So it’s not reasonable to surmise that Jesus is simply a legend.

(2) Liar. Perhaps Jesus, or his followers, are liars? Is the whole thing is a big fraud or scam?

(a) Maybe Jesus didn't actually die? (This is often called “swoon theory”). Perhaps he just looked dead, and when they buried him the cool of the tomb revived him? The problem is that the Romans were experts at killing people. Their military culture is perhaps the most efficient killing machine in all of human history. If you want someone dead, ask the Romans. So, it's more likely that Jesus was actually killed, as the Gospels and historic reports suggest.

(b) Maybe Jesus’ followers stole his body? In fact the Gospel of Matthew acknowledges this option, so this rumour was probably already circulating just a decade or two after the resurrection (see Matthew 28:11–15). But Matthew writes elsewhere: ‘The chief priests and the Pharisees went to Pilate. “Sir,” they said, “we remember something that liar said while he was still alive. He claimed, ‘After three days I will rise again.’ So give the order to make the tomb secure until the third day. If you don’t, his disciples might come and steal the body. Then they will tell the people that Jesus has been raised from the dead. This last lie will be worse than the first.” “Take some guards with you,” Pilate answered. “Go. Make the tomb as secure as you can.” So they went and made the tomb secure. They put a seal on the stone and placed some guards on duty.’ (Matthew 27:62–66). So Matthew makes clear that Jesus’ tomb was heavily guarded. So again we have a problem: how could Jesus’ followers (a bunch of fishermen, tax collectors, and other misfits), overpower a crack team of Roman soldiers to steal the body? On top of this, later in life the followers of Jesus were persecuted, some to death — it doesn’t make sense for someone to go to their death for a lie.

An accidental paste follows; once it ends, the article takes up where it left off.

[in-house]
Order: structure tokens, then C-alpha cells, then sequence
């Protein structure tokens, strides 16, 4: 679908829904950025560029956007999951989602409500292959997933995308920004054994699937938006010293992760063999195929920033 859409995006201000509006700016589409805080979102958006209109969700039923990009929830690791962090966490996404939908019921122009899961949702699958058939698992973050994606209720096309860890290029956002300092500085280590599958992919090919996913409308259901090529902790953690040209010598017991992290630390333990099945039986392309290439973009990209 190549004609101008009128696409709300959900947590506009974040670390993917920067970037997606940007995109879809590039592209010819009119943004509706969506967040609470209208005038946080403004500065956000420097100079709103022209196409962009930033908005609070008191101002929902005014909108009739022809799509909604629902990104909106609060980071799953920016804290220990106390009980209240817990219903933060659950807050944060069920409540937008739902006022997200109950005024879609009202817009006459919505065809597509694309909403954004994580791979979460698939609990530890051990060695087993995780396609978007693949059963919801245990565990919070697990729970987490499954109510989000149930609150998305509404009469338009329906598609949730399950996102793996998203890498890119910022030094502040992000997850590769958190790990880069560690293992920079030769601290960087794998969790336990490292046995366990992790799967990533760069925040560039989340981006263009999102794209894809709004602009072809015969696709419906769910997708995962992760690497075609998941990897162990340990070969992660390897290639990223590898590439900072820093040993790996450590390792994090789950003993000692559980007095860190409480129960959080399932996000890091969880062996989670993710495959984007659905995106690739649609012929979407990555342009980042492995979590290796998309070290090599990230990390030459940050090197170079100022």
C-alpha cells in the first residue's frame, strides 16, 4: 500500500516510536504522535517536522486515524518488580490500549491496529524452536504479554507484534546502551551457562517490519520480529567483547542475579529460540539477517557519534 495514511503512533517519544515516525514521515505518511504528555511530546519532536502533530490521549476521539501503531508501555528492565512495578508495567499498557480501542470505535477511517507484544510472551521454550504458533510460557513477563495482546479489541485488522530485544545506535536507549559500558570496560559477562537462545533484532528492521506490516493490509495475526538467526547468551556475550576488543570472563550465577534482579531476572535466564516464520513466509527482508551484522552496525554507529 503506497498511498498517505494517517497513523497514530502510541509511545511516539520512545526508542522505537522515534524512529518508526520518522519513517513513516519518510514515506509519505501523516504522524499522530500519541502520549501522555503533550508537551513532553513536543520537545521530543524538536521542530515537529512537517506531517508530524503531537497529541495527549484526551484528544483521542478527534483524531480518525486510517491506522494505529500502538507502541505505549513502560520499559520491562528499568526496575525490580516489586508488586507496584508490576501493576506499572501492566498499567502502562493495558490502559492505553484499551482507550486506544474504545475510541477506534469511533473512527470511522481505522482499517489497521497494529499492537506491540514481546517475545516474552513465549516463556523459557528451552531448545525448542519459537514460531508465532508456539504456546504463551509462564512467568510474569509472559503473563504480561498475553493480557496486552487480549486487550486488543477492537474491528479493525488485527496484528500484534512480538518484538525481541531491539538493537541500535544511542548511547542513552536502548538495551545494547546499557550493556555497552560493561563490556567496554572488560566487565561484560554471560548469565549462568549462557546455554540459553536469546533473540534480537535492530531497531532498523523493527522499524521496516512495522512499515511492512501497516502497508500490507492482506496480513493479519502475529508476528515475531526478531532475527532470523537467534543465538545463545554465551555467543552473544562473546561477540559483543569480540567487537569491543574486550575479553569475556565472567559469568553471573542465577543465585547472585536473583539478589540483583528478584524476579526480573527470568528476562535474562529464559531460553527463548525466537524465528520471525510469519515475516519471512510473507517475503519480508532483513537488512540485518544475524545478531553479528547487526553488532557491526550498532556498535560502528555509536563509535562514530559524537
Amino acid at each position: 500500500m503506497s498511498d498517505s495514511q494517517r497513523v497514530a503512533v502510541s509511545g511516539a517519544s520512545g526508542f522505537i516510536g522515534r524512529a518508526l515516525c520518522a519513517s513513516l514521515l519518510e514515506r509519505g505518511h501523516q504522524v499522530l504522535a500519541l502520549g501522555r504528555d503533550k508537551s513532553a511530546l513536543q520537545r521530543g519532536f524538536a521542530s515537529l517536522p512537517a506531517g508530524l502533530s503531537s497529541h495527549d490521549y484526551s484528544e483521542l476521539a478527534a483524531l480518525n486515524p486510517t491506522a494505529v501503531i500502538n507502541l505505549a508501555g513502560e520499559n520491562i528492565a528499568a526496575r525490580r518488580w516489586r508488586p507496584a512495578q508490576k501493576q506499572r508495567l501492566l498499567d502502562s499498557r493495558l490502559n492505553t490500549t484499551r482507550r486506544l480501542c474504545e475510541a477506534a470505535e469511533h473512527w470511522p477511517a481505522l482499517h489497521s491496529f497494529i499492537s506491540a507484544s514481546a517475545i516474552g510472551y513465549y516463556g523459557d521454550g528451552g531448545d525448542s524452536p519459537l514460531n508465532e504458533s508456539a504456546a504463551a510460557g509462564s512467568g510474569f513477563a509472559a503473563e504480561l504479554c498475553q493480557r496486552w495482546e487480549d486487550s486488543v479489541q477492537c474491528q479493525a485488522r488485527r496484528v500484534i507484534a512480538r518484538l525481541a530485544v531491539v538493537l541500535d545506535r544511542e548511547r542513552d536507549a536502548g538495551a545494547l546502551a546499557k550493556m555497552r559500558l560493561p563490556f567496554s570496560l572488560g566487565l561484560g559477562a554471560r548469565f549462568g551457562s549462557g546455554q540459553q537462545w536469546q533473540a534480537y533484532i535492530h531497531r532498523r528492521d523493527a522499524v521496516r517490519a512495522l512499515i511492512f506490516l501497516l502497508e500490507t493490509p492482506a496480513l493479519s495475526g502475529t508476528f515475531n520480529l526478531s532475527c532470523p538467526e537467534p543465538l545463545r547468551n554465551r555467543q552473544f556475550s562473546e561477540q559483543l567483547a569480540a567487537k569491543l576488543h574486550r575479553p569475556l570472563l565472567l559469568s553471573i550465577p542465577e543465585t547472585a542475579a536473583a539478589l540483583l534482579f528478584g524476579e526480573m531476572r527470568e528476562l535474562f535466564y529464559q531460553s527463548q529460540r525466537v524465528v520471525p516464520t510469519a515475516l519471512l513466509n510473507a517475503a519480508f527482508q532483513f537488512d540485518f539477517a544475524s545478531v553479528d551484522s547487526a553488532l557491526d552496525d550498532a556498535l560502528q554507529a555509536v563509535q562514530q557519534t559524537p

So it’s also not likely that Jesus’ resurrection was a lie.

(3) Lunatic. Perhaps Jesus and his followers were crazy? Maybe they wanted to believe it so much, that they hallucinated the whole thing? But there are a few problems with this proposal.

(a) First, Jesus did what he said he would do. In the Gospels, it’s recorded that Jesus said he would die and rise again. And this is apparently what happened! A lunatic says crazy things that don't happen. But if they happen, well, then they’re not a lunatic but a prophet.

(b) Secondly, the risen Jesus wasn't just seen by a handful of people. Matthew reports that Jesus appeared to a group of women (Matthew 28:1–10). In John, there are more than just the Eleven in the locked room (John 20:19–23). Luke reports the two disciples walking on the road to Emmaus — he even names one of them, Cleopas, so that the first readers of his account could check with him directly (Luke 24:13–35). And St Paul reports that the risen Jesus was seen by more than 500 eyewitnesses (1 Corinthians 15:6). If his followers were crazy, then these hundreds of people all had mass hallucinations at the same time!

So it also doesn’t make sense that Jesus’ followers were lunatics and had hallucinations.

(4) Lord. That just leaves one remaining possibility: Jesus is who he said. Jesus of Nazareth is the Son of God, the Lord of life. We’re told that after investigating the risen Jesus, Thomas exclaims, “My Lord and my God!” (John 20:28). We can imagine him dropping to his knees in worship and praise as he realises that Jesus is his Lord and Master. If Jesus is who he said, then this changes everything! This realisation should be like an earthquake in your life, disrupting everything. The world has changed with the resurrection. God has come to you in the risen Jesu Christ. He freely offers you forgiveness, peace, and new life with purpose and meaning. And nothing that happens in this life can take away this peace with God.